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ON THE OTHER HAND: Joys (?) of cycling

Peter Laurie

ON THE OTHER HAND: Joys (?) of cycling

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For thirty years, I pounded the pavement as I kept in shape to run 10Ks, a few half marathons and one marathon.
And then eight years ago, my left knee broke down and I had to stop running. This is not to warn anyone off running. My knee went because I’d suffered a severe injury but never went to a doctor and had it checked out; just stopped running for several months. Bad idea!
Anyhow, all I can do now is swim and cycle.
Swimming sucks. It’s boring.
So I’m stuck with cycling. The problem is I keep comparing cycling with running, which I shouldn’t.
Running is far more sociable, if you want it to be. Some of the most enjoyable running I did was with Omowale Stewart and his bunch of enthusiasts when we trained at the Cave Hill campus and along the new 2A Highway back in the late 1980s. We talked, heckled and encouraged each other, and exchanged running experiences in which the truth was occasionally stretched.
We had fun.
Riding is different. You can carry on a conversation; but it’s difficult and potentially dangerous.
Running is more relaxing. Your whole body moves, finds its rhythm, and allows your mind to get into the zone. On a bike, you’re fixed in one position. After an hour, cycling becomes literally a pain in the tail, and your neck, shoulders and arms become tensed.
While I’ve often experienced “runner’s high” as those endorphins flood the bloodstream and rush to the brain, I’ve never experienced a high while riding – except on Chimborazo.
But . . . there you are. I’m stuck with riding and I might as well enjoy it.
Cycling has its own advantages: you can travel farther with less effort, so you get to see parts of the country you didn’t know; you enjoy the exhilaration of speed you don’t get with running, unless you’re Usain Bolt; it’s easy on the knees for geezers like me; and, most of all, you can enjoy the hills.
Yes, hills. It’s the most exciting and challenging part of riding: climbing a long hill that varies in steepness. It took me three attempts before I made it over Horse Hill without stopping. Then, I figured out it’s all to do with pacing yourself. At my age, I can’t power over hills, so I don’t hesitate to get into my “grandpa” gear on the steep bits.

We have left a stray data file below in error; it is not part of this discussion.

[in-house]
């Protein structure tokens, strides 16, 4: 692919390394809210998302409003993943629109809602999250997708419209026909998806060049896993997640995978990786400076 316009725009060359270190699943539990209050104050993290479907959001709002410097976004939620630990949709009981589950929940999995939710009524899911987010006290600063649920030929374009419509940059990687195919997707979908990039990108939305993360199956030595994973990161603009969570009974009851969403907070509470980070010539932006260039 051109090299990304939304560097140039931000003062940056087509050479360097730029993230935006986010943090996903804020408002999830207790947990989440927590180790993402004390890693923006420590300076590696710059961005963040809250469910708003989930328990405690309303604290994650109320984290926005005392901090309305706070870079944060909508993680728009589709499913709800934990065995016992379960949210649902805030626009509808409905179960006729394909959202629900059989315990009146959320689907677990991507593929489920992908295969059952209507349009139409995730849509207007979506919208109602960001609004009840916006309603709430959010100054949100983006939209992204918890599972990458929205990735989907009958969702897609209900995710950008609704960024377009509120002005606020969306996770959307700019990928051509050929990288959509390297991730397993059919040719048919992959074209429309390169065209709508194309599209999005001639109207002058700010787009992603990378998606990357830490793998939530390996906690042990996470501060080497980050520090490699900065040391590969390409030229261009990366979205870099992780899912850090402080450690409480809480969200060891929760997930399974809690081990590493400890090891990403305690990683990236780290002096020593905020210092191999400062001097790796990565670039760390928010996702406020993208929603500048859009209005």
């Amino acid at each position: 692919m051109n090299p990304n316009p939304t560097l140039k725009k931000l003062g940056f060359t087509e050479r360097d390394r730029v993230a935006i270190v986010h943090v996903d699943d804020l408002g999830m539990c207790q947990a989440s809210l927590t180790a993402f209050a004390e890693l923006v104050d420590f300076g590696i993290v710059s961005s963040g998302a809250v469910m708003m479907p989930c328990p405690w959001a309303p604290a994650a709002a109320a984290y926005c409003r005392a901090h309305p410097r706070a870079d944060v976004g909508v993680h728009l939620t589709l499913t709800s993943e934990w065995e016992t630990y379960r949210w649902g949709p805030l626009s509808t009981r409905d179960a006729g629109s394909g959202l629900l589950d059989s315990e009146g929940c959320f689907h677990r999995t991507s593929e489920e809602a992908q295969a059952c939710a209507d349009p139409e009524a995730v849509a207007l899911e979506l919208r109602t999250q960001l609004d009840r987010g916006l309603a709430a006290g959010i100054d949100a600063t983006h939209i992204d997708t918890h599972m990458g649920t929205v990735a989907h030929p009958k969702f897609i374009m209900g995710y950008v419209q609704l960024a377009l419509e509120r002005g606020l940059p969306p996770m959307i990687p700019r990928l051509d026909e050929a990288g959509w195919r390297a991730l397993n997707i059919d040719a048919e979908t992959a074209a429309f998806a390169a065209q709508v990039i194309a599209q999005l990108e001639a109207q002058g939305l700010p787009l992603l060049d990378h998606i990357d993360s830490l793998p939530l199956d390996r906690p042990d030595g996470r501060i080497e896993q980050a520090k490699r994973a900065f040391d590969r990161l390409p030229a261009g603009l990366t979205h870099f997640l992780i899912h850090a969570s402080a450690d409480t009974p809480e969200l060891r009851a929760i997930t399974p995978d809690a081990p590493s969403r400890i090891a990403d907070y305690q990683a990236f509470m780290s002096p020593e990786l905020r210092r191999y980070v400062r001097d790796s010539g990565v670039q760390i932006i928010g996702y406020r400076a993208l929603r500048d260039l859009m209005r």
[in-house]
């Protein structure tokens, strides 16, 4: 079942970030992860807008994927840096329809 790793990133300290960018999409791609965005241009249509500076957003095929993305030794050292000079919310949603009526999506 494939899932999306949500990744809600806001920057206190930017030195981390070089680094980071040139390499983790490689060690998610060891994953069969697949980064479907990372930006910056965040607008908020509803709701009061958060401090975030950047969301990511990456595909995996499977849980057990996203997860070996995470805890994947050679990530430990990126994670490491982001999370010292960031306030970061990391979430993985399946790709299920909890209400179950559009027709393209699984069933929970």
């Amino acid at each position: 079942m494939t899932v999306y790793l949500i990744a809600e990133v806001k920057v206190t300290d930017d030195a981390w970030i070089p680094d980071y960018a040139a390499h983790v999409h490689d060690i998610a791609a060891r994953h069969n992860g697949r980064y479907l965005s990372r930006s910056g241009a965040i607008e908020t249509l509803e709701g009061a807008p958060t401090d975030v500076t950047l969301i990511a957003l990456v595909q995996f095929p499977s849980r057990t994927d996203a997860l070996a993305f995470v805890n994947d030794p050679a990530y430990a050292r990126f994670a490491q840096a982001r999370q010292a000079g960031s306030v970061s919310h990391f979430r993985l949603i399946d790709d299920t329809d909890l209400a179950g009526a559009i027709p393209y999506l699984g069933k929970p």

I now move around the east of Barbados looking for challenging hills. These are hills that have steep bits but also easy stretches that let you recover.
Horse Hill is a classic because you start with a short steep hill up from the beach; then settle down to a long slog of varying intensity; and finish with the steepest part at the very top.
Other interesting hills are the hill up from Bath beach, the beautiful climb up from Belleplaine to Welchman Hall, and, another favourite, the really rustic route up from St Andrew’s Church to Turner’s Hall via Walkers.
There’re days, of course, when I feel like a pleasant easy ride on the flat. The East Coast Road [Ermie Bourne Highway] is perfect for that. I just changed bikes. I used to have a mountain bike and did a fair amount of off-road riding in the cart tracks in St John. This sturdy Haro served me faithfully for eight years.
Then, Martin Taylor, of Taylor’s Cycle Centre persuaded me to move up to a Raleigh hybrid road bike. It’s a beaut, because it’s light, has narrow high pressure tyres which give you more speed, 27 gear combinations, and best of all has the straight handlebars that let me sit more upright. But you do require a good road surface.
Although I miss running, I’m gradually putting that part of my life behind me and just enjoying cycling for what it has to offer.
After all, isn’t that what life is all about?